At Total Soccer, we believe soccer players are some of the best athletes in the world, and in our soccer classes for aspiring stars in Montgomery County, Bucks County, and the entire Philadelphia area, we teach and develop the intricate skills necessary to play at a high level.
But soccer is about more than talent and skill. It’s about more than speed. It’s also about strength. You simply won’t be a complete player unless you work on your strength.
Some people might look at soccer as a “running” sport in which endurance training is of utmost importance. The idea of strength training, or working out with weights, conjures up images of bulky muscles that would slow a player down.
Not so. Soccer is a very physical sport in which a player’s success – winning tackles, beating defenders 1-on-1, and positioning oneself to control a ball in the air – depends on strength. Being stronger than your opponents is a great advantage. You want strong legs, of course, but also a strong core and upper body.
Other benefits of strength training for soccer players include:
- Decreased risk of injury. Functional movements such as squatting and deadlifting strengthen the muscles that stabilize joints, such as hips and knees – and we know how knee injuries affect soccer players.
- Better balance. Developing strength enables a player to better control his or her body.
- More powerful movement. Striking the ball, changing direction in the field, making a save in goal, heading the ball – all of these skills require explosive power, and the definition of power is strength plus speed.
It’s important to note that in order to build strength, you don’t need to lift heavy weights. Light barbell, dumbbell, and kettlebell lifts, and even simple bodyweight exercises can go a long way to strengthen the legs, arms, and most important: the core. Focusing on proper form and continuing to stretch before and after a workout will ensure that flexibility is not lost in an effort to build strength.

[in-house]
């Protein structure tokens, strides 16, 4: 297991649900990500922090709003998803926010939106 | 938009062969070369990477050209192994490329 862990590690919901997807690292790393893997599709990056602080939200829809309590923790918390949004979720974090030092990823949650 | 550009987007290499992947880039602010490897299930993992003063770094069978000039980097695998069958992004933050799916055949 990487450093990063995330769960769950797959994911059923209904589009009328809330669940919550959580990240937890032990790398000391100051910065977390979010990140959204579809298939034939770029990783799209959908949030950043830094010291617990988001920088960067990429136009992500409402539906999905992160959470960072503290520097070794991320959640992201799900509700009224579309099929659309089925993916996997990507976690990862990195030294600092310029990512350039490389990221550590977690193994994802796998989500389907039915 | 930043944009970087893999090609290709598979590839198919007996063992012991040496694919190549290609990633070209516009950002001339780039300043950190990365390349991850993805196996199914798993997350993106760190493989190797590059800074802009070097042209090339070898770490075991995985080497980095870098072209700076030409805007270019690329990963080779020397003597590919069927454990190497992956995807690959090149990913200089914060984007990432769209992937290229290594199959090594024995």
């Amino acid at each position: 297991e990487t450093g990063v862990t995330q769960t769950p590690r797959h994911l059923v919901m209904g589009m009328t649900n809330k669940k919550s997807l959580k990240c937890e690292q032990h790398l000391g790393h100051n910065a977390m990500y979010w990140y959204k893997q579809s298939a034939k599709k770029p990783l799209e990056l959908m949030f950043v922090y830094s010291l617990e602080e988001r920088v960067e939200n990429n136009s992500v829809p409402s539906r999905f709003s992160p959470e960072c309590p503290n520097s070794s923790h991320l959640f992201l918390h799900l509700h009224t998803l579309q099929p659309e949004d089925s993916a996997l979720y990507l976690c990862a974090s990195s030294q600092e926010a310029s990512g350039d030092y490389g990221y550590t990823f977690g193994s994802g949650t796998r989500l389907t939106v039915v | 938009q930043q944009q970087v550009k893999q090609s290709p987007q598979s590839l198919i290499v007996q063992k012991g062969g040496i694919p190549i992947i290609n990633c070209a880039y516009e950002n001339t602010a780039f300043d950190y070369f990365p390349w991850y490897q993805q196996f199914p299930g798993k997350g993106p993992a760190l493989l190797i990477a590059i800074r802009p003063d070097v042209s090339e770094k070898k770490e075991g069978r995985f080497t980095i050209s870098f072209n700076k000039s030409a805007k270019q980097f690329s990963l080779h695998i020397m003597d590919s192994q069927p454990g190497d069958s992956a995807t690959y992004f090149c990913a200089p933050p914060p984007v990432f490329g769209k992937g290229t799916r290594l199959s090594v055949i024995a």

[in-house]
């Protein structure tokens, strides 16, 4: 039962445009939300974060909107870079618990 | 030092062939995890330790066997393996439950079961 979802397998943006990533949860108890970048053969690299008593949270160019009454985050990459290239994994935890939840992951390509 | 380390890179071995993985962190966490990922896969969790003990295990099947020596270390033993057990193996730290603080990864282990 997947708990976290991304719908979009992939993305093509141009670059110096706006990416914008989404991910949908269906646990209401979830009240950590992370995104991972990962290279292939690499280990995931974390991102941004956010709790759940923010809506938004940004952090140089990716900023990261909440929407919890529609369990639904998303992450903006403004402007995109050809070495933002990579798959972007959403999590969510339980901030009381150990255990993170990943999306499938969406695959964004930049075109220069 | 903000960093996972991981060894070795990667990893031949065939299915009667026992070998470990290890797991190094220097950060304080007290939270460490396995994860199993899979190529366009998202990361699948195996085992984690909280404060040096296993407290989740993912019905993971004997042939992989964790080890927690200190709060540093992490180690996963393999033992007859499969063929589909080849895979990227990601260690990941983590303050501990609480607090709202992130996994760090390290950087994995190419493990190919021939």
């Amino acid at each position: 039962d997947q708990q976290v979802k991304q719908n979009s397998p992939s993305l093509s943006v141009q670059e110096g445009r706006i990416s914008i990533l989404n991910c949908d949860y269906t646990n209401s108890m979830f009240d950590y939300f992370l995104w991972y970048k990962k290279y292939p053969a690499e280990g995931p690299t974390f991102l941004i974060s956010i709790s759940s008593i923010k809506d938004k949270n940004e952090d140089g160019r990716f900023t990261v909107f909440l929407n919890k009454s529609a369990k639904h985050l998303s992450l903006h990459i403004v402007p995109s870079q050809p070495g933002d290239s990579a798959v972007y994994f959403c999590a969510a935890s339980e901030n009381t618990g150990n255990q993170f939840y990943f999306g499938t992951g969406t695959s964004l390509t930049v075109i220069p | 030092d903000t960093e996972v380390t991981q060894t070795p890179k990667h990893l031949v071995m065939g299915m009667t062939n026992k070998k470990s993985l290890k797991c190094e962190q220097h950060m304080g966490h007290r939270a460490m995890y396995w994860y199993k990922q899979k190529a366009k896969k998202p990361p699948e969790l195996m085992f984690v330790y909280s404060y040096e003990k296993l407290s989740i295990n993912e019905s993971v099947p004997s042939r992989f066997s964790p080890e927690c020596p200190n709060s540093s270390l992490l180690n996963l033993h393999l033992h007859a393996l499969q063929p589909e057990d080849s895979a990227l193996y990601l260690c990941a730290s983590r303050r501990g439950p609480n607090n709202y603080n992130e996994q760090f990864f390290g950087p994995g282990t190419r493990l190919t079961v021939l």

Five Strength-building Exercises to Help Elevate Your Game
Try building these movements into your workout. The number of sets and repetitions can vary, depending on your fitness or experience level, but a good place to start is five sets of 10 reps.
- Goblet Squat. Hold a dumbbell or kettlebell with both hands and draw in to your chest, then perform squats with chest high and weight on your heels. Try to get “below parallel,” or lower your butt below knee level as you squat.
- Weighted Step Ups. Hold a kettlebell or dumbbell at chest level and step up onto a plyometric box or weight bench, switching lead legs with each repetition.
- Medicine Ball Slams. Raise the medicine ball above your head then slam it to the ground, being sure to keep a slight bend in your knees.
- Dumbbell rows. You can try “renegade rows,” in which the dumbbells start on the ground and you hold on to them while holding a plank. Lift one dumbbell to your chest, keeping your elbow close to your body, then lift the other. That counts as one repetition. Dumbbell rows also can be done standing up, with one hand on a box or bench while the other lifts the dumbbell. Switch arms every five repetitions.
- Resistance band work. The possibilities are endless with this simple piece of equipment. Two ideas are “face pulls,” in which the band is attached to a fence or post, at eye level, and you hold on to the band and pull it taut toward your face; and lateral “band walks,” in which you loop the band under your feet, and hold it at waist level – with a good amount of tension – and take 10 steps laterally to each side, with the band creating resistance. You’ll definitely feel that in your core!
Committing to a well-rounded training regimen will help make you the best soccer player you can be. Playing at an elite level takes a lot of hard work, but anyone who loves the game knows, it’s worth the effort. Happy training, and we’ll see you soon at our soccer classes in the Newtown, PA, area. With more strength and sharper skills, you’ll be unstoppable on the field this spring!